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European farmed salmon sector to use only deforestation-free Brazilian soy

An atlantic salmon (Salmo salar), at the Atlanterhavsparken aquarium in Ålesund, Norway. Photo by Hans-Petter Fjeld via Wikimedia Commons (CC-BY-SA).

An atlantic salmon (Salmo salar), at the Atlanterhavsparken aquarium in Ålesund, Norway. Photo by Hans-Petter Fjeld via Wikimedia Commons (CC-BY-SA).

  • Three Brazilian salmon-feed supply growers CJ Selecta, Caramuru and Imcopa/Cervejaria Petrópolis will produce and harvest only deforestation- and conversion-free soybean supply chain products.
  • The change is a result of the first large-scale, protein-producing sector that’s eliminated links to tropical deforestation throughout the supply chain.
  • Under the international agreement, no soybean crops produced on land converted after August 2020 will be allowed into supply chains, and the new standards will apply to future purchase contracts.

The European salmon industry’s Brazilian soy product supply chain for feed is set to become deforestation-free. According to the Rainforest Foundation Norway, Brazilian salmon-feed supply growers CJ Selecta, Caramuru and Imcopa/Cervejaria Petrópolis say anything they produce and harvest post-August 2020 must be part of a deforestation- and conversion-free soybean supply chain. Their products supply feed to the European salmon market, which means that sector of the market is now deforestation-free.

The change is part of a growing momentum toward verifiable deforestation-free sustainable supply chains. That momentum has been driven in part by growing pressure from consumers.  

The Brazilian companies are part of the first large-scale, protein-producing sector that has eliminated links to tropical deforestation throughout its supply chain. All three companies have already started providing deforestation-free products to European markets. 

Under the new commitment, the entirety of their soybean business operations, including portions external to the salmon value chain, will be put to the same standard for all markets. In addition, any soybean crops produced on land converted after August 2020 will not be allowed into companies’ supply chains. Their altered standards will apply to any new soy purchase contracts.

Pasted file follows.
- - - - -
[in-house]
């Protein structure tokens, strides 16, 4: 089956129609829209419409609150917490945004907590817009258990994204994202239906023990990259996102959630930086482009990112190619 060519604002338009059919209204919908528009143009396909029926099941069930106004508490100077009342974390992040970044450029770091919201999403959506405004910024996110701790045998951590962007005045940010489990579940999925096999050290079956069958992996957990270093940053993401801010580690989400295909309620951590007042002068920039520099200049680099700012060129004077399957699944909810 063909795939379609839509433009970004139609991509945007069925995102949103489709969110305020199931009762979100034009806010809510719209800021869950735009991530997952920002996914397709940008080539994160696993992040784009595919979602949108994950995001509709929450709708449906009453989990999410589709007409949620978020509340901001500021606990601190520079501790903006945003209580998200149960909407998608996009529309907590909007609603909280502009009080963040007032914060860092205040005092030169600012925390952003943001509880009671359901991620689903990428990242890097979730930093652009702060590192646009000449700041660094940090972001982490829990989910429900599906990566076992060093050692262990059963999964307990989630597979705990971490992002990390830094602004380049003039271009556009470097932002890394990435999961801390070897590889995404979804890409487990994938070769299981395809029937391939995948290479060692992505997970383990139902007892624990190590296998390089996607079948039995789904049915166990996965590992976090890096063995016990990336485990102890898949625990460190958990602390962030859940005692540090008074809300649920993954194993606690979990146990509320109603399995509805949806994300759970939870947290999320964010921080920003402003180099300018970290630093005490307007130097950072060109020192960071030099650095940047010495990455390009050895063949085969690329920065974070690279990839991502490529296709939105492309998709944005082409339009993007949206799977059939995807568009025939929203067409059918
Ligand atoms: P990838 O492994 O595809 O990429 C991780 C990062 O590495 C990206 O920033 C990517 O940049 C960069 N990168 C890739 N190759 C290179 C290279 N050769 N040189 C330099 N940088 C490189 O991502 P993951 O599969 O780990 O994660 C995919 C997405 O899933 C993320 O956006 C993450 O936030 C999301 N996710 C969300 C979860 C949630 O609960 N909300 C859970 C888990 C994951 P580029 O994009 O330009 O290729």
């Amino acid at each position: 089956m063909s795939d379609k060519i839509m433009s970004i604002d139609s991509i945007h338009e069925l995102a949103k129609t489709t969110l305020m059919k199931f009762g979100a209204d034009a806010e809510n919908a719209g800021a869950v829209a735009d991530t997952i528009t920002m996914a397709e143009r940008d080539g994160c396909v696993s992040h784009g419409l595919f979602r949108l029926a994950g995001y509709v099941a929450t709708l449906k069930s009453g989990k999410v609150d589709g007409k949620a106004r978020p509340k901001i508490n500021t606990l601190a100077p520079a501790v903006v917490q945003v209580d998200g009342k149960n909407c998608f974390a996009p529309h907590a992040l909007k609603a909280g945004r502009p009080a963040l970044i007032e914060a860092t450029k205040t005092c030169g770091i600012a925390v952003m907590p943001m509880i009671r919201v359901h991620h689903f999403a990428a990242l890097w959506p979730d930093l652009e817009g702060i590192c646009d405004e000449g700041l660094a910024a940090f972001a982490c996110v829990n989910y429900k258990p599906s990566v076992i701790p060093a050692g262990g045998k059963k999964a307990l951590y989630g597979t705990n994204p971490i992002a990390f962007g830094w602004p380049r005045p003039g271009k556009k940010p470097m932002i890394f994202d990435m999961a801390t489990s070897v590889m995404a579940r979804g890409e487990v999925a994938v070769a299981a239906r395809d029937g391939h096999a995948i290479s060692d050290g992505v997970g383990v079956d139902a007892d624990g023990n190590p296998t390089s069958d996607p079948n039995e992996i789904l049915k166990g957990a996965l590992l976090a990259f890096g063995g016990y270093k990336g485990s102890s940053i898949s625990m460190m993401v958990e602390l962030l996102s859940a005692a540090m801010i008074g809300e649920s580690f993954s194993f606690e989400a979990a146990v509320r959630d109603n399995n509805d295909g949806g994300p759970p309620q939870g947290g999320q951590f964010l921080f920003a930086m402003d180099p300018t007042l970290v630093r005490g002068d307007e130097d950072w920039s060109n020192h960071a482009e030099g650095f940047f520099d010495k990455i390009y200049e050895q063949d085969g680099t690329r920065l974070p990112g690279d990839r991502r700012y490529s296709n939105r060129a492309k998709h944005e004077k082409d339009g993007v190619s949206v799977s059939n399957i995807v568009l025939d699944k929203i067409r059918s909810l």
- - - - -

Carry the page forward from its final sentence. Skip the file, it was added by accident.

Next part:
“We’ve urged the companies to set a cut-off date as far back as possible in order to avoid further deforestation,” said Ida Breckan Claudi, a senior advisor with the Rainforest Foundation Norway who specializes in global soy supply chains, in an email to Mongabay. “We’re very happy that the cut-off date is 2020, and not 2021.”

Bolstered by civil society support from ProTerra and WWF Brazil, the soy supply chain that originates in Brazil and ends in salmon-producing countries like Norway will be managed through a monitoring system. 

The only salmon feed producer that won’t participate is Cargill Aqua Nutrition, whose parent company is Cargill Inc. The largest privately-held company in the U.S., Cargill has come under increasing pressure in recent years on its environmental record from civil society and the media. 

The companies that are participating have said the move is part of a long-term approach that’s rooted in sustainability. 

“The environmental challenges we face must be solved through united efforts,” said Patricia Sugui, CJ Selecta’s sustainability manager, in a statement. “Agreeing on [a monitoring] system and committing to the August 2020 cut-off date is an important contribution in securing a sustainable value chain that we can be proud of.” 

Several key Norwegian salmon industry leaders have supported the transition, particularly Grieg Seafood and feed producer Skretting. The forward-facing approach is in sharp contrast to other protein industries such as chicken and beef that still allow deforestation-causing soy in their supply chains. In May 2020, for example, Rainforest Foundation Norway took the Danish government to task for its environmentally-destructive pork supply chain. 

Faazi Adam, a research and engagement manager at The FAIRR Initiative, described the financial implications of soy-related deforestation connected to global food companies as “a pressing risk to both planet and profits.” FAIRR is an international investor network that integrates and evaluates ESG – or Environmental, Social, and Corporate Governance – goals and issues within protein supply chains.

“Despite this impending threat…62% of meat and fish producers don’t reveal any information about how they plan to reduce deforestation in soy supply chains,” said Adam in a statement. He described it as “a historic blind spot for animal protein companies.” 

He said animal protein companies and affiliated soy suppliers should be deforestation-free in order “to avoid the worst impacts of biodiversity loss and climate change.” 

The changes in the supply chain to the European salmon feed market come as one of the world’s largest retail chains, Walmart, announces plans for deforestation-free beef by 2022 and soy by 2023 from Brazil, Argentina and Paraguay. The Walmart initiatives are part of the corporation’s growing list of public pledges to bring its operations into a more conservation-first line of business. The Walmart Foundation has already invested in other conservation initiatives like the World Resources Institute’s Global Forest Watch, a deforestation-monitoring platform.

Banner image: An atlantic salmon (Salmo salar), at the Atlanterhavsparken aquarium in Ålesund, Norway. Photo by Hans-Petter Fjeld via Wikimedia Commons (CC-BY-SA).